• Federal Insurance Contributions Act (FICA) 01:24:04, 01:26:09
    • Federal Unemployment Tax Act (FUTA) 01:24:05 01:26:09
    • Field Operations Handbook 00:34:18
    • Form W-2 01:24:09
    • Interstate Commerce 00:13:52
    • Minimum Wage 00:10:40, 00:14:24, 00:35:37, 00:59:00
    • Overtime 00:07:34, 00:10:40, 00:14:23, 01:00:48
    • Per Diem 01:15:44, 01:17:55, 01:22:56, 01:27:46
    • Portal-to-Portal Act 00:03:45, 00:13:05, 00:14:54
    • Travel Pay 00:01:33, 00:03:10, 00:04:43, 00:12:24, 00:15:41, 00:32:37, 00:35:26, 01:00:50, 01:16:09, 01:49:27
    • Wage 00:02:09, 00:04:36, 00:30:17, 01:22:08, 01:24:02, 01:27:23

    Accountable Plan: An accountable plan is a plan that follows the Internal Revenue Service (IRS) regulations for reimbursing workers for business expenses in which reimbursement is not counted as income. ... However, these expenses must be business-related to fall under an accountable plan.

    Audit: A formal examination of an organization's or individual's accounts or financial situation

    Department of Labor (DOL): The United States Department of Labor is a cabinet-level department of the U.S. federal government responsible for occupational safety, wage and hour standards, unemployment insurance benefits, reemployment services, and some economic statistics; many U.S. states also have such departments.

    Exempt : Exempt employee is a term that refers to a category of employees set out in the Fair Labor Standards Act. They do not receive overtime pay, nor do they qualify for the minimum wage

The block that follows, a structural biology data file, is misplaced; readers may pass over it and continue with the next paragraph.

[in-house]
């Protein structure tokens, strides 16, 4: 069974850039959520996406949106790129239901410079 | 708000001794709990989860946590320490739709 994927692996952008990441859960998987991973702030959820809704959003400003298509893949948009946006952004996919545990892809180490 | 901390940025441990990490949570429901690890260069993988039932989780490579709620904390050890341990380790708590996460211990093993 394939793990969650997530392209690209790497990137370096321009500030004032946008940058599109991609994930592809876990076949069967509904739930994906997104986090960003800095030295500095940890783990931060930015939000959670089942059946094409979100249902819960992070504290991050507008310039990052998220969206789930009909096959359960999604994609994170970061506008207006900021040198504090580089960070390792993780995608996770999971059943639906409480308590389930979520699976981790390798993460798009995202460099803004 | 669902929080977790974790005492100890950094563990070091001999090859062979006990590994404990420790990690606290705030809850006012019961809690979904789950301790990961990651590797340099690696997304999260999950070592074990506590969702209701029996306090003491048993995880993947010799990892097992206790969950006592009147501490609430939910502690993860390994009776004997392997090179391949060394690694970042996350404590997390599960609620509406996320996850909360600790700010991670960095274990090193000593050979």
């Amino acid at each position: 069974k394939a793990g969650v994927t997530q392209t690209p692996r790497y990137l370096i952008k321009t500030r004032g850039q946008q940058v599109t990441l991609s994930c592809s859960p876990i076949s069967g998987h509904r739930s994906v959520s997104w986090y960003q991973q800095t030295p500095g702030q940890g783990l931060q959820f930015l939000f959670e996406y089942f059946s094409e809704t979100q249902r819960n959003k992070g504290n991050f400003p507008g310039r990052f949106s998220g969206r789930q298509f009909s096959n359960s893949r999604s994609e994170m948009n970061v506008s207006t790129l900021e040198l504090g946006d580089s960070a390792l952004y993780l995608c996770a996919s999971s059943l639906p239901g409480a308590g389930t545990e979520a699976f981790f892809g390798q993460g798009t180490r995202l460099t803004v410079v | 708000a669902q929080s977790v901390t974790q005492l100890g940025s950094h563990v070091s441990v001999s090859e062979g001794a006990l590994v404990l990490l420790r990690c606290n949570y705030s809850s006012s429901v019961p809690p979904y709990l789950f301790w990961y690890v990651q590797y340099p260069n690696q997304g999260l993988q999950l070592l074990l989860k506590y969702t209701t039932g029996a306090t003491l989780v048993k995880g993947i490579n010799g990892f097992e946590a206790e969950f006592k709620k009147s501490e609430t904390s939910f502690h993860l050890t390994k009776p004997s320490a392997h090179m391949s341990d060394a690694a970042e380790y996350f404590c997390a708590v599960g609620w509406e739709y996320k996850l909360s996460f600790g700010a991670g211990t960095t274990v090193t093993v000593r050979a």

Expense: Offset (an item of expenditure) as an expense against taxable income.

    Expense Reimbursement: Expense reimbursement is a method for paying employees back when they spend their own money on business-related expenses. These expenses generally occur when an employee is traveling for business but can occur in other work-related situations. (

    Expense Report: A report that tracks expenses incurred during the course of performing necessary job functions. Examples include charges for gas, meals, parking or lodging. If your employees spend a lot of money in cash, you need to make sure you have them list these expenditures on an expense report form.

    Fair Labor Standards Act (FLSA): The Fair Labor Standards Act of 1938 29 U.S.C. § 203 is a United States labor law that creates the right to a minimum wage, and "time-and-a-half" overtime pay when people work over forty hours a week. It also prohibits most employment of minors in "oppressive child labor".

    Federal Insurance Contributions Act (FICA): The Federal Insurance Contributions Act is a United States federal payroll contribution directed towards both employees and employers to fund Social Security and Medicare—federal programs that provide benefits for retirees, people with disabilities, and children of deceased workers.